Limitations of the present study might include selection bias, but as we included all patients with interstitial lung disease from the entire Danish population who were 40 years of age or older and eligible for statin use, without losses to follow-up, and as we performed a nested 1:2 matched study selection bias is unlikely to be a major problem. However, a potential limitation could be diagnosis misclassification. Interstitial lung disease is difficult to diagnose, the terminology has been poorly defined, especially for the idiopathic interstitial pneumonia diagnoses. The classification of interstitial lung disease has changed over time and this could bias our study. Only during the past 10 years has a consensus of classification been achieved [1,19,32]. Although idiopathic pulmonary fibrosis is the most common form of idiopathic interstitial pneumonias, the idiopathic forms also includes a variety of other diseases that have very different presentations and clinical courses. Interstitial lung disease is even broader and includes a more diverse spectrum of diseases. Though some studies have argued that statin could potentially induce a mild form of interstitial lung disease [11,12] disturbing the results, a recent study found no evidence of an association between statin use and the diagnosis [10]. Thus, it seems unlikely that nondifferential misclassification could explain the results found in this study. Likewise important, through matching statin users with never users on sex, diagnostic code, age at interstitial lung disease diagnosis, and year of diagnosis we secured that changes in diagnostic criteria and treatment of interstitial lung disease and idiopathic lung fibrosis from 1995 through 2011 are unlikely to explain our results.

The patients included in our study have been matched to live to an age where they were prescribed a regular statin treatment, thus this may be a selected patient group with a different survival time compared to all ILD patients; however, even if this was the case, this would not explain the present results. Mechanistically, statins could improve pulmonary hypertension and epidemiologic studies have claimed a benefit of statins in patients with this disease [33]. Nonetheless, clinical trials did not show any benefit of statins in patients with pulmonary arterial hypertension [34]. However, our study could not adjust for pulmonary hypertension, a complication of interstitial lung disease, including idiopathic lung fibrosis. Likewise, information on smoking status, obesity, and hypercholesterolemia could not be adjusted for in our analyses as this information is not available in the national Danish registers. Another concern is the possibility that statin users are not representative of the general population, but represents individuals who by taken statins also engage in a healthier lifestyle and see a primary care physician more often, thereby creating a healthy user effect which could potentially bias our study. However, when we adjusted for propensity score, which accounted for the patient’s probability of being treated with statin on the basis of patterns in the medical history, we found results similar to the main findings. Nevertheless, this approach can never fully exclude healthy user bias [35]. The magnitude of the effect of statins in this study seems large, and therefore we might not have excluded healthy user bias completely.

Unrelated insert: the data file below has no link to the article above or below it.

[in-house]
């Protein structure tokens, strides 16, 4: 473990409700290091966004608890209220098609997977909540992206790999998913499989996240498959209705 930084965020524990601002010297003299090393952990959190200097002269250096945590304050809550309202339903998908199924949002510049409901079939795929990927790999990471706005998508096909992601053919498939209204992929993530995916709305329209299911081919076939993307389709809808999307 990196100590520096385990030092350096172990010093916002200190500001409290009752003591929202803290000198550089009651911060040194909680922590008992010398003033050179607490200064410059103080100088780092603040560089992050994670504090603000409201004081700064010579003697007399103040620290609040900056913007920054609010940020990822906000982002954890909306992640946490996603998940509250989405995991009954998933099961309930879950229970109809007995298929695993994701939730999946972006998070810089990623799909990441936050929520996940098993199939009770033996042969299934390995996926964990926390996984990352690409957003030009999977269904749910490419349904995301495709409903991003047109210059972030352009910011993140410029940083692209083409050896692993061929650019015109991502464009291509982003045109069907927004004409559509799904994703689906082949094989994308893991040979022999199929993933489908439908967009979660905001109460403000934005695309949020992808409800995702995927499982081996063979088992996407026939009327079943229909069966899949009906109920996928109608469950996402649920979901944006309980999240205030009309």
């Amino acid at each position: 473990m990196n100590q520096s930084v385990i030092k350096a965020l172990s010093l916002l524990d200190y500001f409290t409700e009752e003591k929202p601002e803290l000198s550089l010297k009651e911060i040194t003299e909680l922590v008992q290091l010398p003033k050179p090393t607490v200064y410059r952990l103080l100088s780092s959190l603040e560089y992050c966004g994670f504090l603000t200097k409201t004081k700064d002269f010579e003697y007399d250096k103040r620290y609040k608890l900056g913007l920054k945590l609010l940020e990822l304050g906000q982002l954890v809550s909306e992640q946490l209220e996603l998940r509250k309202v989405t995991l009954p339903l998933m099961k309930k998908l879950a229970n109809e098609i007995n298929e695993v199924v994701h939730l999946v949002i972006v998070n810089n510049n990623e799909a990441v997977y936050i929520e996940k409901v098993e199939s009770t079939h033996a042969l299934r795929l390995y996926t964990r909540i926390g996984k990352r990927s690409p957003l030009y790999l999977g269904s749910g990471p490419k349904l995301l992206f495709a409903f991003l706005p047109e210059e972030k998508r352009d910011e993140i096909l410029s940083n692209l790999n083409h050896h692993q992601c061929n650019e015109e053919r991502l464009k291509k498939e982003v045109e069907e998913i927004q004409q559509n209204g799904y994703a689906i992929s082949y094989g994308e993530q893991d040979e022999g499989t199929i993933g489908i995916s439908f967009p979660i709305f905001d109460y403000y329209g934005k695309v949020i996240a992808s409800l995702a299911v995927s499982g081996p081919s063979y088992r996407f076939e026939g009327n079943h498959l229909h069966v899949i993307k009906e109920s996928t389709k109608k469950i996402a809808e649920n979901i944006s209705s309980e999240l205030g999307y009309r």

In conclusion, among patients diagnosed with interstitial lung disease we observed an association between statin use and reduced risk of mortality which is clinically reassuring on its own.